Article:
Album Review: Sister Sin - "True Sound of the Underground"

It's funny to me how the "True Sound of the Underground" sounds suspiciously like the "True Sound of Hot Topic." Everything is a little too arranged, and seems coldly calculated. I wouldn't go so far as to say that the album was assembled behind the soulless doors of a record company marketing meeting, but all the rage and vinegar just seems too convenient.

I mean, look at the band's photo. You have a fashionable, sexy lead singer with a modern-throwback haircut, two well-dressed men whom could pass for Twilight vampires, and Benton (recently departed from the band, I should note,) who clearly seems at least superficially to be trying to recreate the stark depravity of Heath Ledger's Joker.

Every profanity or shocking lyric, every instance of vengeance-fueled exhortation, feels like it was specifically placed to get the most value out of it. As an example, the chorus of “Outrage” screams about teenage dissonance. That’s all well and good, but seems to not really come from anywhere. As a great friend once to said to me “okay commander, you have the troops riled up and ready to fight in your name…but what now? To what end have you drawn them together?”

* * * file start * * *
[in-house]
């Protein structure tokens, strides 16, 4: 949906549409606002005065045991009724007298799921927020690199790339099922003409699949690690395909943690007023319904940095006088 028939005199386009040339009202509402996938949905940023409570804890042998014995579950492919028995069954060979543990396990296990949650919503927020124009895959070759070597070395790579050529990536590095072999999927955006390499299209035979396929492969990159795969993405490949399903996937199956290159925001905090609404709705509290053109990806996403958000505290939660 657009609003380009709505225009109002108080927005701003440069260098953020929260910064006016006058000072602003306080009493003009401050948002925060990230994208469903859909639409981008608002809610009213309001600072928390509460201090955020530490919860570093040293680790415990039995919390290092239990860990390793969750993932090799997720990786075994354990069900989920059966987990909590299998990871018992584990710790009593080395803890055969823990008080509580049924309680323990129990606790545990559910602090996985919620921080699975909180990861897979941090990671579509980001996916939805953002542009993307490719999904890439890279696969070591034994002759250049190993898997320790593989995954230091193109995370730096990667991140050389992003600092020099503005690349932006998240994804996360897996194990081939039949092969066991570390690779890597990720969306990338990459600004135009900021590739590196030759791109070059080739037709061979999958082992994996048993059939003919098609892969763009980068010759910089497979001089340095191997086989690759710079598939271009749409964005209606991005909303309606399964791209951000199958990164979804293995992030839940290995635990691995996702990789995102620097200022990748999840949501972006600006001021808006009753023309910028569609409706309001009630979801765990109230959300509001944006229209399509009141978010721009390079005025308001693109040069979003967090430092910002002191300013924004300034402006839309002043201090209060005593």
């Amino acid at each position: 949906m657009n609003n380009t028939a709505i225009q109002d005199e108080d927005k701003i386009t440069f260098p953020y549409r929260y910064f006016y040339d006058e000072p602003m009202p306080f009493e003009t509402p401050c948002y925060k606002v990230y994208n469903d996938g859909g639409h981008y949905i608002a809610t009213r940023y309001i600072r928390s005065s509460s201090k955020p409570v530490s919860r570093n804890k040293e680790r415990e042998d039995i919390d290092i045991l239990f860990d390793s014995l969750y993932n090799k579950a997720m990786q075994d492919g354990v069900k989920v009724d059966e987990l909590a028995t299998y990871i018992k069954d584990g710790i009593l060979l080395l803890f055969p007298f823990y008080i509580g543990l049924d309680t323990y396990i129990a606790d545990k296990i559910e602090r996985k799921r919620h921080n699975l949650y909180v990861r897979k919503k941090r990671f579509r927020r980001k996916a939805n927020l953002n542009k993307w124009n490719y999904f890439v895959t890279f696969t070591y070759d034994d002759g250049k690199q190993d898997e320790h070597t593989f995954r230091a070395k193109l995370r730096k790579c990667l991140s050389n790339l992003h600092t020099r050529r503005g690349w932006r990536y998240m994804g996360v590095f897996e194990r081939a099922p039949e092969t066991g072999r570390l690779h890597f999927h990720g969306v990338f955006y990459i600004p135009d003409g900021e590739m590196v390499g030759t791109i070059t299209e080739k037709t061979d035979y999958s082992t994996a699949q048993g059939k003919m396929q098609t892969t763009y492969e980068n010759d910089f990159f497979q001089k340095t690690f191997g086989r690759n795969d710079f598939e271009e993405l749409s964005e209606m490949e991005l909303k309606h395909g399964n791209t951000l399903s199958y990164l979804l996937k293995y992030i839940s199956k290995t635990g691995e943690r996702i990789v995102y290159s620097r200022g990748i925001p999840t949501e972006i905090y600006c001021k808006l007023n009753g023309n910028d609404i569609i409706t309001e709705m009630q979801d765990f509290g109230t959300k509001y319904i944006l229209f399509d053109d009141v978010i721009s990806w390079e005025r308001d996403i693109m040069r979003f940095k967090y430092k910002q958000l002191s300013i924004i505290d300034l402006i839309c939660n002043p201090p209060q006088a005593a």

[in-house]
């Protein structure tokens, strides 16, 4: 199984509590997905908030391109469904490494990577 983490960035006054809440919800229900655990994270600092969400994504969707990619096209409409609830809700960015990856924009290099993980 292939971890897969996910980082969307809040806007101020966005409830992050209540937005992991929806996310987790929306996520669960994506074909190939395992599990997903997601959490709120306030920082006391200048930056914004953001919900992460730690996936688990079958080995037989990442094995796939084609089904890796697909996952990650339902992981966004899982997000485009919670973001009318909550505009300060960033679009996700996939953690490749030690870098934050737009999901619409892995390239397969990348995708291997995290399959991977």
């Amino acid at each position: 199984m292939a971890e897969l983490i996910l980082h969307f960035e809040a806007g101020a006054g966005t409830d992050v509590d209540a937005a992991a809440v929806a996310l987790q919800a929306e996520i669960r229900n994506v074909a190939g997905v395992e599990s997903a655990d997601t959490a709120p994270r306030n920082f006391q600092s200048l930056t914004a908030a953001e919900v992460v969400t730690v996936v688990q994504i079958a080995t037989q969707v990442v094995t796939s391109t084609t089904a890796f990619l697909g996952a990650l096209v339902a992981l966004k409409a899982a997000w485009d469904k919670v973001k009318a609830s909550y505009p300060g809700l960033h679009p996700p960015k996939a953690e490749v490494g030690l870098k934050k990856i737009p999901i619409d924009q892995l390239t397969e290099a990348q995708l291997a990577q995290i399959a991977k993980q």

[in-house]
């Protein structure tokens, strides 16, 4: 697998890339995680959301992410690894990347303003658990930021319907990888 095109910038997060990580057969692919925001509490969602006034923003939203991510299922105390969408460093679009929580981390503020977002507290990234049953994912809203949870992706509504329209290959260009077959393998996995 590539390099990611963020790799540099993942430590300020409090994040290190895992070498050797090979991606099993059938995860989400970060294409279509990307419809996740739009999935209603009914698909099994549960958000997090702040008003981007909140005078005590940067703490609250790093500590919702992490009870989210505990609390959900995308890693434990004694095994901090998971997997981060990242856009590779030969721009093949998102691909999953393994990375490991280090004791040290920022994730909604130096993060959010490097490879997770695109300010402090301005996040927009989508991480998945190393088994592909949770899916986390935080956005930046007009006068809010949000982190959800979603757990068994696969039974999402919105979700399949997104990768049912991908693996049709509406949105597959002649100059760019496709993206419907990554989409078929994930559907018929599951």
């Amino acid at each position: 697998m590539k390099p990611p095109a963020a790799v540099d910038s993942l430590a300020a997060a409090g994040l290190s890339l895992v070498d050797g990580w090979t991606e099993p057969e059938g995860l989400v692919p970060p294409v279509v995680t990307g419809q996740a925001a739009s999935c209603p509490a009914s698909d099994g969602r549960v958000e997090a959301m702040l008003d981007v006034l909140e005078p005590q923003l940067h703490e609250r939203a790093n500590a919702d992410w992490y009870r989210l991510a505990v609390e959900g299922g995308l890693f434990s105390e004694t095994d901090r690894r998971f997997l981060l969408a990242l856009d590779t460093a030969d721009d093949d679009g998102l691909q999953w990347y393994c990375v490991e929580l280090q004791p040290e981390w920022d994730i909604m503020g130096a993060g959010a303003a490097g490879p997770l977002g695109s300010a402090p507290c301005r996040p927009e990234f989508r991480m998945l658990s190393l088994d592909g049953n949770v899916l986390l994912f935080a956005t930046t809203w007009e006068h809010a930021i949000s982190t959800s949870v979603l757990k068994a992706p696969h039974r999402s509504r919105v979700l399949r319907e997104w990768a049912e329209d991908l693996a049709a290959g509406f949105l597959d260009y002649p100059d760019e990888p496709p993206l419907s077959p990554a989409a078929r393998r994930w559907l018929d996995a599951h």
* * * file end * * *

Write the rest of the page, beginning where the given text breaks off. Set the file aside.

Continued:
If I were a teenager that fed on frustrated rebellion against a vague establishment that I was too young to understand, I think Sister Sin would have hit me harder. It's possible that I simply am too old for what "True Sound of the Underground" has to offer.

There are a lot of people who are lumping Sister Sin with the metal bands of old, and referring to this album as “classic metal,” and I can see that. The simple but effective beat of “24-7” with its old-school riff-riding guitar certainly crafts that image, and the frequent use of solos doesn’t hurt. The gallop on “Headed for Hell” and the infectious groove of “Built to Last” enhance that days-gone-by image, and make for the album’s best offering.

Still, the days-gone-by are just that, and there’s a difference between a band that musically takes inspiration from KISS and a band trying to musically emulate KISS. I can’t help but feel like Metal has evolved past this type of catchy but thin song construction, especially in the post “Thunder Kiss ‘65” era.

As far as breakout albums go, this one has some promise, but there’s so much room to grow. “True Sound of the Underground” has some very nice pieces (and I’m not just talking about Liv Sin,) and I fully admit is fun for an afternoon. Liv even delivers a thoroughly charged and energetic vocal performance. I can’t say that it has extended shelf life, though.

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